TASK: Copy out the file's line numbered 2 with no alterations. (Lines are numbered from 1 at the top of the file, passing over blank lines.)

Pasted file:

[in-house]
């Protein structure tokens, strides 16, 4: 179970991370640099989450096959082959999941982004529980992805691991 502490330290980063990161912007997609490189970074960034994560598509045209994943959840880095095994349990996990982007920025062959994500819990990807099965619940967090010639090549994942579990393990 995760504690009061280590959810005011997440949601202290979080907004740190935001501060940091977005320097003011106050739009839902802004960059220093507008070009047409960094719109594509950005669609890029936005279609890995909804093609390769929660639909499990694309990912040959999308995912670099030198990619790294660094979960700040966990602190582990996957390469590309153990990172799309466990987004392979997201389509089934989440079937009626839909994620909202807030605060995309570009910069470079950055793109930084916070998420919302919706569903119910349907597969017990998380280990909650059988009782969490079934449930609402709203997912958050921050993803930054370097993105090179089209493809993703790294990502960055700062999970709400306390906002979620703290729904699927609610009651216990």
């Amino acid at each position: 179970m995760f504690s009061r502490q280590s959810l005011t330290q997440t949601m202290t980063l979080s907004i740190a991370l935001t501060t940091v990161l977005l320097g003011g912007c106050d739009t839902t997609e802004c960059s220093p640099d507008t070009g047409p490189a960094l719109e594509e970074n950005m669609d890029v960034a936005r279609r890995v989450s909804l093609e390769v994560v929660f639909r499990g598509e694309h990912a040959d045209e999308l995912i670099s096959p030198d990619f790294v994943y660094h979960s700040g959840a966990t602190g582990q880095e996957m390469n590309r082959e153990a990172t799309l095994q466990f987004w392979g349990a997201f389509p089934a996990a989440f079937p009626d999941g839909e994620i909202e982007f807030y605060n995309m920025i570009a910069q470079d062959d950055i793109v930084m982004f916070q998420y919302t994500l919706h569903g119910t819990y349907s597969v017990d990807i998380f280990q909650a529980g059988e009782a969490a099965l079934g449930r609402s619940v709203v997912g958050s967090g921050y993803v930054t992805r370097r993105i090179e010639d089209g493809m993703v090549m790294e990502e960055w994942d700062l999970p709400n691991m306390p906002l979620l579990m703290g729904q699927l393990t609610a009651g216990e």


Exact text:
């Protein structure tokens, strides 16, 4: 179970991370640099989450096959082959999941982004529980992805691991 502490330290980063990161912007997609490189970074960034994560598509045209994943959840880095095994349990996990982007920025062959994500819990990807099965619940967090010639090549994942579990393990 995760504690009061280590959810005011997440949601202290979080907004740190935001501060940091977005320097003011106050739009839902802004960059220093507008070009047409960094719109594509950005669609890029936005279609890995909804093609390769929660639909499990694309990912040959999308995912670099030198990619790294660094979960700040966990602190582990996957390469590309153990990172799309466990987004392979997201389509089934989440079937009626839909994620909202807030605060995309570009910069470079950055793109930084916070998420919302919706569903119910349907597969017990998380280990909650059988009782969490079934449930609402709203997912958050921050993803930054370097993105090179089209493809993703790294990502960055700062999970709400306390906002979620703290729904699927609610009651216990």